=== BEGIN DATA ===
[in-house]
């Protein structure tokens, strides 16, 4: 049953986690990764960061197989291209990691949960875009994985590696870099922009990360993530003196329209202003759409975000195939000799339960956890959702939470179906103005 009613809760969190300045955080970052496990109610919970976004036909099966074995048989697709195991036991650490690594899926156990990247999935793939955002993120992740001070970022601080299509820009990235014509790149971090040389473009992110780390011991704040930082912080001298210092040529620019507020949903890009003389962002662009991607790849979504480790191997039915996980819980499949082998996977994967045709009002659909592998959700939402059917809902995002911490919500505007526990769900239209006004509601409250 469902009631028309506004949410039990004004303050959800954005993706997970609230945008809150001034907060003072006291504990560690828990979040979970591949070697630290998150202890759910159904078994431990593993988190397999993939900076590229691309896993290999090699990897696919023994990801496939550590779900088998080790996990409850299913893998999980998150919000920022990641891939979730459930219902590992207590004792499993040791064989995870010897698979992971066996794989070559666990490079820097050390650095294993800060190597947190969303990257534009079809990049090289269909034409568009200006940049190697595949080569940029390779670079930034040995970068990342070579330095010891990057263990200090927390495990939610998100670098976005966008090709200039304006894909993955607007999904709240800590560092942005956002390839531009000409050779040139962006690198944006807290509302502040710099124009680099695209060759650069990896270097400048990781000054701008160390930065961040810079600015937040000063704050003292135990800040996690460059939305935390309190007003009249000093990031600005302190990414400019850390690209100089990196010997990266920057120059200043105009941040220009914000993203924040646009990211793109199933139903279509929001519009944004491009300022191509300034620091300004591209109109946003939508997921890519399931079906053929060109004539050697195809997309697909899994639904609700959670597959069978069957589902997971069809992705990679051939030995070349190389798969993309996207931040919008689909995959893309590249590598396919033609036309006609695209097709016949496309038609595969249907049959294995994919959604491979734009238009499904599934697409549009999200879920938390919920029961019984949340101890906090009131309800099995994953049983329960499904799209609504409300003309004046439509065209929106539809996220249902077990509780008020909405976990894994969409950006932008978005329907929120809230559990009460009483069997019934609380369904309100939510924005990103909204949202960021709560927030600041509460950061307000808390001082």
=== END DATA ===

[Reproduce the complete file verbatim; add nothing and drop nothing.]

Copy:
[in-house]
């Protein structure tokens, strides 16, 4: 049953986690990764960061197989291209990691949960875009994985590696870099922009990360993530003196329209202003759409975000195939000799339960956890959702939470179906103005 009613809760969190300045955080970052496990109610919970976004036909099966074995048989697709195991036991650490690594899926156990990247999935793939955002993120992740001070970022601080299509820009990235014509790149971090040389473009992110780390011991704040930082912080001298210092040529620019507020949903890009003389962002662009991607790849979504480790191997039915996980819980499949082998996977994967045709009002659909592998959700939402059917809902995002911490919500505007526990769900239209006004509601409250 469902009631028309506004949410039990004004303050959800954005993706997970609230945008809150001034907060003072006291504990560690828990979040979970591949070697630290998150202890759910159904078994431990593993988190397999993939900076590229691309896993290999090699990897696919023994990801496939550590779900088998080790996990409850299913893998999980998150919000920022990641891939979730459930219902590992207590004792499993040791064989995870010897698979992971066996794989070559666990490079820097050390650095294993800060190597947190969303990257534009079809990049090289269909034409568009200006940049190697595949080569940029390779670079930034040995970068990342070579330095010891990057263990200090927390495990939610998100670098976005966008090709200039304006894909993955607007999904709240800590560092942005956002390839531009000409050779040139962006690198944006807290509302502040710099124009680099695209060759650069990896270097400048990781000054701008160390930065961040810079600015937040000063704050003292135990800040996690460059939305935390309190007003009249000093990031600005302190990414400019850390690209100089990196010997990266920057120059200043105009941040220009914000993203924040646009990211793109199933139903279509929001519009944004491009300022191509300034620091300004591209109109946003939508997921890519399931079906053929060109004539050697195809997309697909899994639904609700959670597959069978069957589902997971069809992705990679051939030995070349190389798969993309996207931040919008689909995959893309590249590598396919033609036309006609695209097709016949496309038609595969249907049959294995994919959604491979734009238009499904599934697409549009999200879920938390919920029961019984949340101890906090009131309800099995994953049983329960499904799209609504409300003309004046439509065209929106539809996220249902077990509780008020909405976990894994969409950006932008978005329907929120809230559990009460009483069997019934609380369904309100939510924005990103909204949202960021709560927030600041509460950061307000808390001082």